Helps during stressful times:  When you swipe and swish your bathroom every day (now that's just taking a damp rag and running it over your bathroom, it's NOT getting out cleaners or sponges or scrubbers or toilet bowl cleaner) - then when someone gets the stomach flu they can pray to the porcelain god without being grossed out by icky gross bathroom stuff.  A surprise guest can use the bathroom without you elbowing them on the way up the stairs to be sure it's all flushed and yuck free.  Best of all, you get to use a fresh-ish, hotel-ish, clutter free-ish  bathroom every day, every SINGLE day.  You deserve it!

It's Fun!  With the right attitude,  some practice, and some peppy music, a reasonable time limit and enough trash bags - organizing is fun.  It really is.  It's also a strangely satisfying endeavor -- think of organizing as a cheap thrill for your brain and eyes.  

Mindful Parenting

We don't need a years long meditation practice, a week long silent retreat, or peace like a river in our soul to try some Mindful Parenting. What I LOVE about these tips is that they 'do no harm'. When I put my head on the pillow at night I know I have not blamed, shamed or pained any of my beloveds.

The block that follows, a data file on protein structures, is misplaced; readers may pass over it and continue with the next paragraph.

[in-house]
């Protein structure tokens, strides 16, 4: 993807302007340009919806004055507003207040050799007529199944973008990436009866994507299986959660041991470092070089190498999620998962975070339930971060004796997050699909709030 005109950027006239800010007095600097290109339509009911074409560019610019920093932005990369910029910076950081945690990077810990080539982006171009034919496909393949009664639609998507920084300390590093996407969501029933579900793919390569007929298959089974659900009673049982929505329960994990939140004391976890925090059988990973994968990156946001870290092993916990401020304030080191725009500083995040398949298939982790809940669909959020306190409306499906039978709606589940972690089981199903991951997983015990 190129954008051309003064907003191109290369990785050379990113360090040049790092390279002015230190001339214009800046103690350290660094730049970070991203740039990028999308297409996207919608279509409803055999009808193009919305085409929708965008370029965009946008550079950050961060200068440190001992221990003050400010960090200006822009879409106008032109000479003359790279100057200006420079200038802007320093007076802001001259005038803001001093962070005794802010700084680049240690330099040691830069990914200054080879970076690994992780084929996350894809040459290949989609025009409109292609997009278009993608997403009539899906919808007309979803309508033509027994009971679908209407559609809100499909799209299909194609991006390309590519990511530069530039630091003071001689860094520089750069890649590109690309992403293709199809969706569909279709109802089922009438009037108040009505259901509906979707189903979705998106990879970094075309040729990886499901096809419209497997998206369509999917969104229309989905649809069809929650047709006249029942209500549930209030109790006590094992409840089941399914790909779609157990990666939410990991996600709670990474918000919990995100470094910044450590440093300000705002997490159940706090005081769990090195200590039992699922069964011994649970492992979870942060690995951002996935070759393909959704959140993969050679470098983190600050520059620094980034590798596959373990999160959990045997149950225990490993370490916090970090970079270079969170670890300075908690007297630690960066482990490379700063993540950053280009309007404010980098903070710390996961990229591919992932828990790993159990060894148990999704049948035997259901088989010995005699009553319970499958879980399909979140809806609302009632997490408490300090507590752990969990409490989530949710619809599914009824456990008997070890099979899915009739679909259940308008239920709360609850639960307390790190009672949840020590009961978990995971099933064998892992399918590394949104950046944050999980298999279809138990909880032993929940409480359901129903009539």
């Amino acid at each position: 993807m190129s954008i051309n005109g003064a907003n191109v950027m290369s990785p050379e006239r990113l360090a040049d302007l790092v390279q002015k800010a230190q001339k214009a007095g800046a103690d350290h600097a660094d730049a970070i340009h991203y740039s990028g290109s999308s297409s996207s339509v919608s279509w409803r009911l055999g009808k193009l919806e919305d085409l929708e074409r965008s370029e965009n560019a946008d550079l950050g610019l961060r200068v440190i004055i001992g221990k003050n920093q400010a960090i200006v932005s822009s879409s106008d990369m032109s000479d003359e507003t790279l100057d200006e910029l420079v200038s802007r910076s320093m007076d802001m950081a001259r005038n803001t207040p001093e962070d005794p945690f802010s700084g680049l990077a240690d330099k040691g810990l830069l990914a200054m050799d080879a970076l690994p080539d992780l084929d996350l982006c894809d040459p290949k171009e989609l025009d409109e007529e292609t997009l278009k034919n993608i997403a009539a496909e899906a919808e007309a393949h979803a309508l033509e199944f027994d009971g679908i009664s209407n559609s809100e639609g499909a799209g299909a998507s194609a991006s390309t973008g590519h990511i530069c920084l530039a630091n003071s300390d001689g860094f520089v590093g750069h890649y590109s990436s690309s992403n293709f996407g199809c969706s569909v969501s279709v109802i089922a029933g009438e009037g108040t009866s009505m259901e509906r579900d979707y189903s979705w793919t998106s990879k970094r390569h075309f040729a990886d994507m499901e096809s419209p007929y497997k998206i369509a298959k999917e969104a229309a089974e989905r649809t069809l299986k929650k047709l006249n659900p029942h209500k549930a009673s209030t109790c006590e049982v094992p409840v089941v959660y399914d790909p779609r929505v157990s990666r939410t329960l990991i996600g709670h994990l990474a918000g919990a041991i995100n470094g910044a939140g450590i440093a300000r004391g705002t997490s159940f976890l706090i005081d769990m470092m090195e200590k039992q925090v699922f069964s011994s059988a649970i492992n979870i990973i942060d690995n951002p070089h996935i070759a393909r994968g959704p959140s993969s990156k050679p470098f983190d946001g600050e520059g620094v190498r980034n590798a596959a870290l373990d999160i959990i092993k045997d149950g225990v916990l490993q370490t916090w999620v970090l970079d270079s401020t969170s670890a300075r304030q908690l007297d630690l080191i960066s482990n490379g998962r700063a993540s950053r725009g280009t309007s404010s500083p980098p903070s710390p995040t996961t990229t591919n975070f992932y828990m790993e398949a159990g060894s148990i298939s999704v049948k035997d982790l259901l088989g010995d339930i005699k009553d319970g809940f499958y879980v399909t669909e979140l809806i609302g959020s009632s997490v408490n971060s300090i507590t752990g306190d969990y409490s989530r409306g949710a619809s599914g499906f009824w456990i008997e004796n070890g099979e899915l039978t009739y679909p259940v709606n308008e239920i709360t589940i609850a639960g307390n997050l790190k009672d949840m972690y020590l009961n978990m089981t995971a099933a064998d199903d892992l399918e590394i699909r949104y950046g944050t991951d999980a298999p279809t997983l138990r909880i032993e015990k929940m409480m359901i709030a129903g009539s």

1. Square Breathing: Teach this to your family TONIGHT (we learn what we teach, we teach what we need to learn). Breath in for two counts. Hold for two counts. Breath out for two counts. Hold for two counts. Repeat until there is a sliver of calm. Slowing your breathing slows your heart rate and can help your brain find creative and relationship plumping solutions. You never know when your kids will come home and tell you it HELPED them (think ACTs/SATs!).

2. The Waves ARE the Ocean: The journey IS noisy, chaotic, unclear, angry, messy, loving, unpredictable. When we are in a wavy bit, remember we are STILL in the ocean. It's all the same.

3. The Middle Path:  When I'm in a parenting spiral of indecision, I think to myself, what's the middle path? I WANT the child to give me the phone NOW. The child wants the phone into eternity. The middle path might be phones are turned in at dinner time and doled out again when everyone is ready for the day the next morning (fed, dressed, shod, brushed).

4. Mantras: Here's one I used, "I love you just the way you are today." Works wonders for tantruming toddlers, science fair procrastinators, and eye rolling teens. The mantra cloaks whatever I do in compassion and love.  I can uphold the limit or re-direct the behavior calmly, rationally and with love.  Other useful ones, "This will pass." "I don't love this, AND I can handle it."